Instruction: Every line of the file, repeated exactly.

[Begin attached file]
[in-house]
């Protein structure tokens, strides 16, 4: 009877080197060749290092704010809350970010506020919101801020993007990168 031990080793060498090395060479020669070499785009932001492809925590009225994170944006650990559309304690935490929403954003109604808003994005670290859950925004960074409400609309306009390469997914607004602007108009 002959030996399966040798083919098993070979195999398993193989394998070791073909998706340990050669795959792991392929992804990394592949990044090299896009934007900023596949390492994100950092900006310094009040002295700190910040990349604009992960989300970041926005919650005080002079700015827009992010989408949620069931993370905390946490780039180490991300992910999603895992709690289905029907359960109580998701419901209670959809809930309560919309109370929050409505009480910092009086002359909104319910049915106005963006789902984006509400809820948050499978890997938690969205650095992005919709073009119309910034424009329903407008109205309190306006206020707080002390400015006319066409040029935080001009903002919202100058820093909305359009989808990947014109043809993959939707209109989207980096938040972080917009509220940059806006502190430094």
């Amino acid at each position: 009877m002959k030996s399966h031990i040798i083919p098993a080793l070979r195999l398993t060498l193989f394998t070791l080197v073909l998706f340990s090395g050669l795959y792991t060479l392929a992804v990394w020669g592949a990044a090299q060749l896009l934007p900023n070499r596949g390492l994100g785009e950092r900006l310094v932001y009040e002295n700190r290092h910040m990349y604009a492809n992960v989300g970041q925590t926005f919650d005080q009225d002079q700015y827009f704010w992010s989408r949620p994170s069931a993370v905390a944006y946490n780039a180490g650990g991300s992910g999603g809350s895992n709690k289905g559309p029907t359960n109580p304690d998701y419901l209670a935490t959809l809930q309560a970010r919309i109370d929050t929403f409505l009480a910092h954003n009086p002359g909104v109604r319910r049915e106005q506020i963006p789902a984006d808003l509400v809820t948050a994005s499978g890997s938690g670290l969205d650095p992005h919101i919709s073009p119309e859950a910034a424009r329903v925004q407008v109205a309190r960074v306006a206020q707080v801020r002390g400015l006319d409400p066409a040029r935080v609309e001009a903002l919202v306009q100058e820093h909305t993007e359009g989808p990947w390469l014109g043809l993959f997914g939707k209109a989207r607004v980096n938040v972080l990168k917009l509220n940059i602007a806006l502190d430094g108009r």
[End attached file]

[in-house]
């Protein structure tokens, strides 16, 4: 009877080197060749290092704010809350970010506020919101801020993007990168 031990080793060498090395060479020669070499785009932001492809925590009225994170944006650990559309304690935490929403954003109604808003994005670290859950925004960074409400609309306009390469997914607004602007108009 002959030996399966040798083919098993070979195999398993193989394998070791073909998706340990050669795959792991392929992804990394592949990044090299896009934007900023596949390492994100950092900006310094009040002295700190910040990349604009992960989300970041926005919650005080002079700015827009992010989408949620069931993370905390946490780039180490991300992910999603895992709690289905029907359960109580998701419901209670959809809930309560919309109370929050409505009480910092009086002359909104319910049915106005963006789902984006509400809820948050499978890997938690969205650095992005919709073009119309910034424009329903407008109205309190306006206020707080002390400015006319066409040029935080001009903002919202100058820093909305359009989808990947014109043809993959939707209109989207980096938040972080917009509220940059806006502190430094």
């Amino acid at each position: 009877m002959k030996s399966h031990i040798i083919p098993a080793l070979r195999l398993t060498l193989f394998t070791l080197v073909l998706f340990s090395g050669l795959y792991t060479l392929a992804v990394w020669g592949a990044a090299q060749l896009l934007p900023n070499r596949g390492l994100g785009e950092r900006l310094v932001y009040e002295n700190r290092h910040m990349y604009a492809n992960v989300g970041q925590t926005f919650d005080q009225d002079q700015y827009f704010w992010s989408r949620p994170s069931a993370v905390a944006y946490n780039a180490g650990g991300s992910g999603g809350s895992n709690k289905g559309p029907t359960n109580p304690d998701y419901l209670a935490t959809l809930q309560a970010r919309i109370d929050t929403f409505l009480a910092h954003n009086p002359g909104v109604r319910r049915e106005q506020i963006p789902a984006d808003l509400v809820t948050a994005s499978g890997s938690g670290l969205d650095p992005h919101i919709s073009p119309e859950a910034a424009r329903v925004q407008v109205a309190r960074v306006a206020q707080v801020r002390g400015l006319d409400p066409a040029r935080v609309e001009a903002l919202v306009q100058e820093h909305t993007e359009g989808p990947w390469l014109g043809l993959f997914g939707k209109a989207r607004v980096n938040v972080l990168k917009l509220n940059i602007a806006l502190d430094g108009r």